I attended SMART face to face meetings in Sydney and that was another thing that helped me put the pieces of my life back together. I began to find a reason to live on my own without a mate. Gradually, by continuing to use the SMART tools, I’ve learned more and more about my addictive behaviors and how to live a fulfilling life without using or drinking.
I never thought I would find living so worthwhile as I do right now. Because of SMART, I have found a way to be responsible for my own actions, to be more loving, and more productive than I have ever been before. I recently completed the SMART Facilitator training and am currently volunteering as an Online Meeting Helper.
I tip my hat to you SMART Recovery with the greatest respect for all that you do. I don’t know how I could have come this far without you. I will do everything I can to let the world know about you, about your wonderful tools, your gifted trainers, facilitators and volunteers, and your philosophy that never judges, does not render me powerless and gives me the freedom to determine how I want to manage my own sobriety.
SMART Recovery, you will always have my deepest gratitude.
My Dear Smarties
Today (August 5, 2015) I celebrate ten years free of alcohol and drugs. Getting here has been filled with a few treacherous events but never once did I break my commitment to stay clean and sober. I owe a great deal to you people in this wonderful community and don’t think I could have gotten here on my own.
It took me a long long time to come to the conclusion that I had a problem with drugs and alcohol. I had been in AA many years before and after I left that organization, I was able to stumble my way through each day, functioning to some degree on jobs, going in and out of relationships, often appearing to have control over my life. But, appearances, as we all know can be very deceiving. Underneath it all, I knew something was wrong when I couldn’t get through one single night without getting high on something.
On the July 4th weekend of 2005 I decided to see if I could go for 30 days without a drink. And I got through it. I didn’t sail through it but I survived the test. On the eve of the 30th night I did what a lot of people would do, I grabbed my bottle of scotch and drank myself into oblivion. That night, lost in my numerous trips back and forth to the bathroom, I fell over and landed hard on my ankle. It was broken and so was I. I was done. I didn’t find Smart for a few days but deep down I knew I was making a choice. The door slammed shut inside me. I made a conscious decision to never drink again. And that was that.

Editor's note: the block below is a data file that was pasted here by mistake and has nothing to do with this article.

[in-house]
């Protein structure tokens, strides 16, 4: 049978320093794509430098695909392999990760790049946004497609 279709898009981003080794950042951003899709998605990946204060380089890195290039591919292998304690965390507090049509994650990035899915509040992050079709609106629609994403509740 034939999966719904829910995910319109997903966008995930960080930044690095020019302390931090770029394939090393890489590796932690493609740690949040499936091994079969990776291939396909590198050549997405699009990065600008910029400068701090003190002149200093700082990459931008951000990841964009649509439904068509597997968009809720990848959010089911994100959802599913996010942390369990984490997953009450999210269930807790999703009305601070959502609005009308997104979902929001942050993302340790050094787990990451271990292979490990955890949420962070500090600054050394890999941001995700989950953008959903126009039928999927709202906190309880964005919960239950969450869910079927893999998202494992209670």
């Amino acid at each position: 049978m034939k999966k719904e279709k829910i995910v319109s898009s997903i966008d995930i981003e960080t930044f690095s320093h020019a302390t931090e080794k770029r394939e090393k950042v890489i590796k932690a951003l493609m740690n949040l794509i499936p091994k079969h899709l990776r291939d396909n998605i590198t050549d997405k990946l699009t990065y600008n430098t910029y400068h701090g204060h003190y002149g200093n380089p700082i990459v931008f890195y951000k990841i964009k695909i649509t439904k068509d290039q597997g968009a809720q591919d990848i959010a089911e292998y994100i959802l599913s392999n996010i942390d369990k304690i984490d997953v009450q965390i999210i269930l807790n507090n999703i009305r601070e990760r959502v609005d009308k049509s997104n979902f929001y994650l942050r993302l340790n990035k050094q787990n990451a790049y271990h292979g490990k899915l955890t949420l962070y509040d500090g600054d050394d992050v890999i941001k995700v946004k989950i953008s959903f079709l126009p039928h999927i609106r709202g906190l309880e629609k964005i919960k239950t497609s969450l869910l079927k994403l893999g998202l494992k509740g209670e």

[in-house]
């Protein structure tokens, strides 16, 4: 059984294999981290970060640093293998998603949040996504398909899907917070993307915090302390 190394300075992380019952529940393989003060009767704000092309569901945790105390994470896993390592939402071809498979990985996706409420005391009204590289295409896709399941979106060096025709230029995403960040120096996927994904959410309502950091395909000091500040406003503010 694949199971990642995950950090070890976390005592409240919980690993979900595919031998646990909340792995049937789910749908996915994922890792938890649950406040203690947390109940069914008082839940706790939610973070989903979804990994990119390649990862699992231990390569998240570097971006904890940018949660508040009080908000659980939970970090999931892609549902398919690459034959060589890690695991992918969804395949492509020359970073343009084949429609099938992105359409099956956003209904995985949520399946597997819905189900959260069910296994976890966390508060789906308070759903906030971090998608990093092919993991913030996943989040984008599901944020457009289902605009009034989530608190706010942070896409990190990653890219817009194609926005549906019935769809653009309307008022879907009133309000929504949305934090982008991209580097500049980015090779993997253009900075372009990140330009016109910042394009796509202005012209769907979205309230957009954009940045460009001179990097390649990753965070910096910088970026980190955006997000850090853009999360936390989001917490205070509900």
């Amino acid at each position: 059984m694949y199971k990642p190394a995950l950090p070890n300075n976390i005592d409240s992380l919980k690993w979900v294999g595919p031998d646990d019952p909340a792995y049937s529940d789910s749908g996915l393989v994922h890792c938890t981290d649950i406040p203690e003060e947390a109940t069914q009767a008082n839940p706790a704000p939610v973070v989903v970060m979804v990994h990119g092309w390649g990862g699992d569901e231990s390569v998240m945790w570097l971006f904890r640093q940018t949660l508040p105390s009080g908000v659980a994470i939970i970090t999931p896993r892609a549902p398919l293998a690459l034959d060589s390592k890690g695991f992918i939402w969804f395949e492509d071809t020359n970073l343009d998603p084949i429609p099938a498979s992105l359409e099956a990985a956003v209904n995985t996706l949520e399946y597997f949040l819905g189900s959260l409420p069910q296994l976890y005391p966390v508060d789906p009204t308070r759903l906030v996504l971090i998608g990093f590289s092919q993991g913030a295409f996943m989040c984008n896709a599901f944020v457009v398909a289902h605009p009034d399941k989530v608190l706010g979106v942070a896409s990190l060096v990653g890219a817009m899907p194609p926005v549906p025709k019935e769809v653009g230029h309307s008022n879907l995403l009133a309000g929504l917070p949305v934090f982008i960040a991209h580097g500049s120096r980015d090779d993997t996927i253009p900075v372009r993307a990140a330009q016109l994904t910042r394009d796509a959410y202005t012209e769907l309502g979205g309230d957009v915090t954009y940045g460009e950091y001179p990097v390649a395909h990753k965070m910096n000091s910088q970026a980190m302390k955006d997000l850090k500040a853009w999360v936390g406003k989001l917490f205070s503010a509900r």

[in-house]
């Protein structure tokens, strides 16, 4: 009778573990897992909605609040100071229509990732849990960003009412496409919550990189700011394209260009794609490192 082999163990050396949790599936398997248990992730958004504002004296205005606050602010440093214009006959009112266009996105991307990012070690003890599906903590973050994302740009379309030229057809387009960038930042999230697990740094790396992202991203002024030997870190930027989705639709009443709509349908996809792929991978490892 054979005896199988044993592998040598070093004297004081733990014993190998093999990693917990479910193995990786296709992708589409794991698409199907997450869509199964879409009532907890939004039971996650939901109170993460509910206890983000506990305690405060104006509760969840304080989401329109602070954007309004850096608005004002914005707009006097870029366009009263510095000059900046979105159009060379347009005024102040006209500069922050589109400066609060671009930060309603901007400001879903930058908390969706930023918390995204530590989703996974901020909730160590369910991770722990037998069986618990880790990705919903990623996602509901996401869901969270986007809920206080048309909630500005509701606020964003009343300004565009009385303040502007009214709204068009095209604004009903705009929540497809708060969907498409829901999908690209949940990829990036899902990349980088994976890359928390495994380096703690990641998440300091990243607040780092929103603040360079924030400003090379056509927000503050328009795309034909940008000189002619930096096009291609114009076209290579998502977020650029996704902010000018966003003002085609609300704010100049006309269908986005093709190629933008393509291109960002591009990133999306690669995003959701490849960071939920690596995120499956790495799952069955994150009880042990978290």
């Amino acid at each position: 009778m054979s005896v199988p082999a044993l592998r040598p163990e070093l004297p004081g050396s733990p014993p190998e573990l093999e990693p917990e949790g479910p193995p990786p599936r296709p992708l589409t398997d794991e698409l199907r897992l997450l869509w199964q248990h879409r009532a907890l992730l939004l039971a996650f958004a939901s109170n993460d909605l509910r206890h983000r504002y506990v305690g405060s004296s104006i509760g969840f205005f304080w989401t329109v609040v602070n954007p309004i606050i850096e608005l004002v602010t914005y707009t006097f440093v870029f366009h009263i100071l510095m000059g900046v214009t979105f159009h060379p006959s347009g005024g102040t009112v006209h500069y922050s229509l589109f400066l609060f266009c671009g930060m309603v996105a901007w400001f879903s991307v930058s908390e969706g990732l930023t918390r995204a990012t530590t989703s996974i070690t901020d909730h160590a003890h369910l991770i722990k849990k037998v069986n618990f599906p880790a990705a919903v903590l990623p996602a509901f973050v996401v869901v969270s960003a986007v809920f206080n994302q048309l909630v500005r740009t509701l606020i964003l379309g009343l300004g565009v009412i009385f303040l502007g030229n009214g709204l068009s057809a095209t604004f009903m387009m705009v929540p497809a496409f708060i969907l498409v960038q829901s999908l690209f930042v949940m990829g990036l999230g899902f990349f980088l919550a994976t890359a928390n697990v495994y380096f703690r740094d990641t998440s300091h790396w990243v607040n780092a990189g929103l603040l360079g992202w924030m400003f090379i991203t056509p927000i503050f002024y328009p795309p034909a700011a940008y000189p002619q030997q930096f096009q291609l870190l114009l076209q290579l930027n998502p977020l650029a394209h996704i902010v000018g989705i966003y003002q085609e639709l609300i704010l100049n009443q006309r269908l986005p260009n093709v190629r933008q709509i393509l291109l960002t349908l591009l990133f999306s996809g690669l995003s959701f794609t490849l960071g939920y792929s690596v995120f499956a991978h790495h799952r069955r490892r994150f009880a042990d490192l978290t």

Since that fateful morning, a great deal has transpired. I faced many harrowing experiences including putting down dogs, evacuating from bush fires, losing a ton of money on a creative project, going through a life threatening car crash, facing the loss of my dearest partner David who died suddenly from a brain hemorrhage and more recently a diagnosis of CLL, Chronic Lymphocytic Leukemia. That’s a lot isn’t it? But I did it all clean and sober, not because I possess more will power than anyone else, not through mantras or prayers, although mantras and meditation do have a definite place in life. I got through it all because I made a choice to stay clean and sober no matter what. That’s it. That’s my magic formula. And it works.
There’s a saying that I’m particularly fond of. It goes like this. “But besides all that Mrs. Lincoln, how was the play?” You’ve got to have a sense of humor, right? Life just happens.
The support here at Smart has been invaluable to me throughout the journey. There were times when I just clung to the website and the help that was forthcoming from so many people. And there were times when I gave what I could to people who needed it. Although I don’t spend much time here at Smart anymore, I know that the door always remains open to me and I truly appreciate the ongoing invitation to return whenever I want to.
As for the tools, there are so many and they are all very important. For me, playing the tape to the end of the story has been my most life saving tool. I’ve used it a lot over the years to remind myself of what the consequences would be if I picked up a drink again. In fact I used it a couple of days ago when that crazy little voice in my head popped up inside me and said, “So, you’ve made it through ten years, you know you can do it. How about we get completely wasted tonight to celebrate all this? Then you can get sober again in a few days and keep going.” My response was simply to chuckle and say “Really? You’ve got to be kidding, right? Not now, not ever.”
It’s wonderful to be here today, alive, clean and sober and full of joy and gratitude.
Thank you for being here for me.
Much love to all of you